John Garrick, Charles Darwin University and Yan Bennett, Princeton University
Just over a year has gone by since the novel coronavirus first emerged in the Chinese city of Wuhan and the world still has many questions about where and how it originated.
The World Health Organisation is sending a team to China this week to investigate the origins of the virus — which has now claimed nearly 2 million lives globally — but one health expert warns expectations for the visit should be set “very low”.
The Chinese government has greatly restrained any attempts to investigate the origins of COVID-19 — both internally and by foreign experts — while at the same time advocating alternate theories that the pandemic originated elsewhere.
The top leadership sees control over this narrative as vital to its hold over the Chinese population and the boosting of its international reputation.
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The stakes could not be higher because Beijing has presented the Communist Party’s strong, centralised rule as the key to the country’s success at controlling the pandemic and reviving its economy.
This has been contrasted with disastrous efforts to control the disease in the US under the Trump administration. The state-run Global Times has called the US a “living hell”.
Against this backdrop, Yanzhong Huang, a senior fellow with the Council on Foreign Relations, says the WHO investigation team
will have to be politically savvy and draw conclusions that are acceptable to all the major parties.
Citizen journalists disappear after reporting the truth
Part of controlling the Communist Party narrative has entailed the detention of many citizen journalists who sounded the alarm about the virus in its early days, exposed the government’s attempts to cover it up and criticised its early response to control it.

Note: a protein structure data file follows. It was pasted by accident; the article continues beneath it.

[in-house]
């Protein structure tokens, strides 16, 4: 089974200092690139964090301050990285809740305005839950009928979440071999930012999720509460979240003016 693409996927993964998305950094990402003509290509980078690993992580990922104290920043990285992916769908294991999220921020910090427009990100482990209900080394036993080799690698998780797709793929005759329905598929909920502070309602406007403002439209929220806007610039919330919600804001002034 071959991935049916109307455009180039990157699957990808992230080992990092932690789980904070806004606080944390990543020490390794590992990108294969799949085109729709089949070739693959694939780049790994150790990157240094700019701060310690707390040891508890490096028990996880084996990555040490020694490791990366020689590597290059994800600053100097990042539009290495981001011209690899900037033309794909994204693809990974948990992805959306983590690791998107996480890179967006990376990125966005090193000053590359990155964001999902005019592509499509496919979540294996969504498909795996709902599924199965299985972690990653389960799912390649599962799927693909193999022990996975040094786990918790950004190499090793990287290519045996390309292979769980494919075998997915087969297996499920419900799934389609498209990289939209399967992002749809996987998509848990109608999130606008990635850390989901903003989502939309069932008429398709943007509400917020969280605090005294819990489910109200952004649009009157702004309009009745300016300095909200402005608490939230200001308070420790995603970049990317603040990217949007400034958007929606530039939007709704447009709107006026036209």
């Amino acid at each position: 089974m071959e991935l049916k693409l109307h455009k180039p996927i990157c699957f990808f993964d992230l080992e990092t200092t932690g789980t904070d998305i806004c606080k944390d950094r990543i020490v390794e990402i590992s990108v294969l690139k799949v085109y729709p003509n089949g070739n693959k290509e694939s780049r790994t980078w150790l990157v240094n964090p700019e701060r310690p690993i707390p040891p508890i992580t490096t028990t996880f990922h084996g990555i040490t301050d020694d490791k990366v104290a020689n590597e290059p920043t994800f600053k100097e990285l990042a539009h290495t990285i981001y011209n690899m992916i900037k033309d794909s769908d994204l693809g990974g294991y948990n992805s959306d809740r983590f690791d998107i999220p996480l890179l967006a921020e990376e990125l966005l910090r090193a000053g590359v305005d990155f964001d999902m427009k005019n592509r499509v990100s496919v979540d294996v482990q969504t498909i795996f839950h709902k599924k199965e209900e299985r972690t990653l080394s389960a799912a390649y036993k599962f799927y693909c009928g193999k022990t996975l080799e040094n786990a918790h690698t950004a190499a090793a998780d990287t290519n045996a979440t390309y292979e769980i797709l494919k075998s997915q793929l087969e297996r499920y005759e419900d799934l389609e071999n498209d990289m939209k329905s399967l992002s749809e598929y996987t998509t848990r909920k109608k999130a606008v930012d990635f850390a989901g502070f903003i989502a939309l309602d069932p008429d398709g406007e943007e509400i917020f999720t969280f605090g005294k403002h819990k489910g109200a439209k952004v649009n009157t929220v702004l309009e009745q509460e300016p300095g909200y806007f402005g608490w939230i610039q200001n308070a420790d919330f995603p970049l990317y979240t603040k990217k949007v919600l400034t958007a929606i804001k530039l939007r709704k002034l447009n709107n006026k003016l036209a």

In late December, one of these independent journalists, Zhang Zhan, was sentenced to four years imprisonment for the crime of “picking quarrels and provoking trouble”.
A former lawyer, Zhang travelled to Wuhan in February to talk to people about how they were coping in lockdown. She shared videos and talked about what she observed, at one point noting the fear people felt toward the government was actually greater than their fear of the virus.
In an interview before her detention, she said
Maybe I have a rebellious soul … I’m just documenting the truth. Why can’t I show the truth?
Zhang is just one of many critics whom the government has attempted to silence.
Chinese law professor Xu Zhangrun was detained by police for a week after writing articles critical of Chinese President Xi Jinping, and then fired from his position at a university. He remains under surveillance and has been banned from leaving Beijing, but he continues to write.
Others have simply disappeared. The outspoken lawyer and citizen journalist Chen Qiushi went missing in February after reporting from Wuhan and didn’t reappear until late September. He also remained under “strict supervision” by the authorities.
And Wuhan businessman Fang Bin, who was detained in early February after posting videos purporting to show COVID victims inside hospitals, hasn’t been heard from since.